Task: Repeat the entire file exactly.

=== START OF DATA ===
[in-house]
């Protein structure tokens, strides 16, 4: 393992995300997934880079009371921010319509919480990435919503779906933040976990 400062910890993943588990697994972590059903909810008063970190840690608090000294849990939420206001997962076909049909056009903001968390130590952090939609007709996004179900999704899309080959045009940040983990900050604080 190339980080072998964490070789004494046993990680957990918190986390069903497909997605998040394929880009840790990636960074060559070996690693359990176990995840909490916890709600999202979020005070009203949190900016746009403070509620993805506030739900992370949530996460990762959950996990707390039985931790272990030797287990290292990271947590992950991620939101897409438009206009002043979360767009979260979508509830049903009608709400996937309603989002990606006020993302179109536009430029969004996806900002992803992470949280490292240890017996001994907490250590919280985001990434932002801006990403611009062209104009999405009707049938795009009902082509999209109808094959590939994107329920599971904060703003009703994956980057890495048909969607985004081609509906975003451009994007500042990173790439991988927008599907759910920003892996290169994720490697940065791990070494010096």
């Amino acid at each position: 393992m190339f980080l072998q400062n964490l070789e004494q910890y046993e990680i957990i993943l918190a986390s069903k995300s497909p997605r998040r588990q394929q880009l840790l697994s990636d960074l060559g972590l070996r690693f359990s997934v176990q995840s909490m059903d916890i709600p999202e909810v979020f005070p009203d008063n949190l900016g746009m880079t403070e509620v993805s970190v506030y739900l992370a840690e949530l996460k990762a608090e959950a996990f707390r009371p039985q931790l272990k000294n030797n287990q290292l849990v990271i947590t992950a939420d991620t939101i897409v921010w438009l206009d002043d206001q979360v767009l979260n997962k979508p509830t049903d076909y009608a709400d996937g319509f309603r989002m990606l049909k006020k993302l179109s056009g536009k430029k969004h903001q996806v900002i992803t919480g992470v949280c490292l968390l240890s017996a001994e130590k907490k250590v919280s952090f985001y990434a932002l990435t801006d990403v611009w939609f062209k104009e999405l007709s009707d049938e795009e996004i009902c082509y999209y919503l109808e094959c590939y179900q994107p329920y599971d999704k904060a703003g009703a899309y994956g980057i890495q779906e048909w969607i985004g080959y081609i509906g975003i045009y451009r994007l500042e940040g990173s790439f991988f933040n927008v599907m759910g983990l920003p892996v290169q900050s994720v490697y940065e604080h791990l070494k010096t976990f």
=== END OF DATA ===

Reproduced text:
[in-house]
């Protein structure tokens, strides 16, 4: 393992995300997934880079009371921010319509919480990435919503779906933040976990 400062910890993943588990697994972590059903909810008063970190840690608090000294849990939420206001997962076909049909056009903001968390130590952090939609007709996004179900999704899309080959045009940040983990900050604080 190339980080072998964490070789004494046993990680957990918190986390069903497909997605998040394929880009840790990636960074060559070996690693359990176990995840909490916890709600999202979020005070009203949190900016746009403070509620993805506030739900992370949530996460990762959950996990707390039985931790272990030797287990290292990271947590992950991620939101897409438009206009002043979360767009979260979508509830049903009608709400996937309603989002990606006020993302179109536009430029969004996806900002992803992470949280490292240890017996001994907490250590919280985001990434932002801006990403611009062209104009999405009707049938795009009902082509999209109808094959590939994107329920599971904060703003009703994956980057890495048909969607985004081609509906975003451009994007500042990173790439991988927008599907759910920003892996290169994720490697940065791990070494010096």
């Amino acid at each position: 393992m190339f980080l072998q400062n964490l070789e004494q910890y046993e990680i957990i993943l918190a986390s069903k995300s497909p997605r998040r588990q394929q880009l840790l697994s990636d960074l060559g972590l070996r690693f359990s997934v176990q995840s909490m059903d916890i709600p999202e909810v979020f005070p009203d008063n949190l900016g746009m880079t403070e509620v993805s970190v506030y739900l992370a840690e949530l996460k990762a608090e959950a996990f707390r009371p039985q931790l272990k000294n030797n287990q290292l849990v990271i947590t992950a939420d991620t939101i897409v921010w438009l206009d002043d206001q979360v767009l979260n997962k979508p509830t049903d076909y009608a709400d996937g319509f309603r989002m990606l049909k006020k993302l179109s056009g536009k430029k969004h903001q996806v900002i992803t919480g992470v949280c490292l968390l240890s017996a001994e130590k907490k250590v919280s952090f985001y990434a932002l990435t801006d990403v611009w939609f062209k104009e999405l007709s009707d049938e795009e996004i009902c082509y999209y919503l109808e094959c590939y179900q994107p329920y599971d999704k904060a703003g009703a899309y994956g980057i890495q779906e048909w969607i985004g080959y081609i509906g975003i045009y451009r994007l500042e940040g990173s790439f991988f933040n927008v599907m759910g983990l920003p892996v290169q900050s994720v490697y940065e604080h791990l070494k010096t976990f």